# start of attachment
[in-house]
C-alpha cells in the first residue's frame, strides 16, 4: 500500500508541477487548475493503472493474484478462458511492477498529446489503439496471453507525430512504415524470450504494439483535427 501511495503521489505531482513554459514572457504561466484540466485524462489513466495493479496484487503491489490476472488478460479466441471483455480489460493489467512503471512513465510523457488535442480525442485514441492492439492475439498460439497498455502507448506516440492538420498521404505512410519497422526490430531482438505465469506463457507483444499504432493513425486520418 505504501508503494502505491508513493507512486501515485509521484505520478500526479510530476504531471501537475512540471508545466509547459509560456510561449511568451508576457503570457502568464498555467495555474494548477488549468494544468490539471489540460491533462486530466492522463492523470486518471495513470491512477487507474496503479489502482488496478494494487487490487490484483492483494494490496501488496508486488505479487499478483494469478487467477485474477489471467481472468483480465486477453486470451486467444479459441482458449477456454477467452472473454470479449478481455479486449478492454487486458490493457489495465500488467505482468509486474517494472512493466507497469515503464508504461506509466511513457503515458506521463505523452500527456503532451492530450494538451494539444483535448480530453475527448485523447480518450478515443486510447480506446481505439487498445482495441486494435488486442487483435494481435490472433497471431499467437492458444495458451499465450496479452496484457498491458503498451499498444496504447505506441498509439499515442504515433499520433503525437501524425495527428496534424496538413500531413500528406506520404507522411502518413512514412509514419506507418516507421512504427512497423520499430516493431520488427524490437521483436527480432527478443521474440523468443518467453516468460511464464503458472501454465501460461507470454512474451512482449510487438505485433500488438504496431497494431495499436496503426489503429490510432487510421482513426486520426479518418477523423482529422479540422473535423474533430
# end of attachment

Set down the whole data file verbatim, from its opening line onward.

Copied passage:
[in-house]
C-alpha cells in the first residue's frame, strides 16, 4: 500500500508541477487548475493503472493474484478462458511492477498529446489503439496471453507525430512504415524470450504494439483535427 501511495503521489505531482513554459514572457504561466484540466485524462489513466495493479496484487503491489490476472488478460479466441471483455480489460493489467512503471512513465510523457488535442480525442485514441492492439492475439498460439497498455502507448506516440492538420498521404505512410519497422526490430531482438505465469506463457507483444499504432493513425486520418 505504501508503494502505491508513493507512486501515485509521484505520478500526479510530476504531471501537475512540471508545466509547459509560456510561449511568451508576457503570457502568464498555467495555474494548477488549468494544468490539471489540460491533462486530466492522463492523470486518471495513470491512477487507474496503479489502482488496478494494487487490487490484483492483494494490496501488496508486488505479487499478483494469478487467477485474477489471467481472468483480465486477453486470451486467444479459441482458449477456454477467452472473454470479449478481455479486449478492454487486458490493457489495465500488467505482468509486474517494472512493466507497469515503464508504461506509466511513457503515458506521463505523452500527456503532451492530450494538451494539444483535448480530453475527448485523447480518450478515443486510447480506446481505439487498445482495441486494435488486442487483435494481435490472433497471431499467437492458444495458451499465450496479452496484457498491458503498451499498444496504447505506441498509439499515442504515433499520433503525437501524425495527428496534424496538413500531413500528406506520404507522411502518413512514412509514419506507418516507421512504427512497423520499430516493431520488427524490437521483436527480432527478443521474440523468443518467453516468460511464464503458472501454465501460461507470454512474451512482449510487438505485433500488438504496431497494431495499436496503426489503429490510432487510421482513426486520426479518418477523423482529422479540422473535423474533430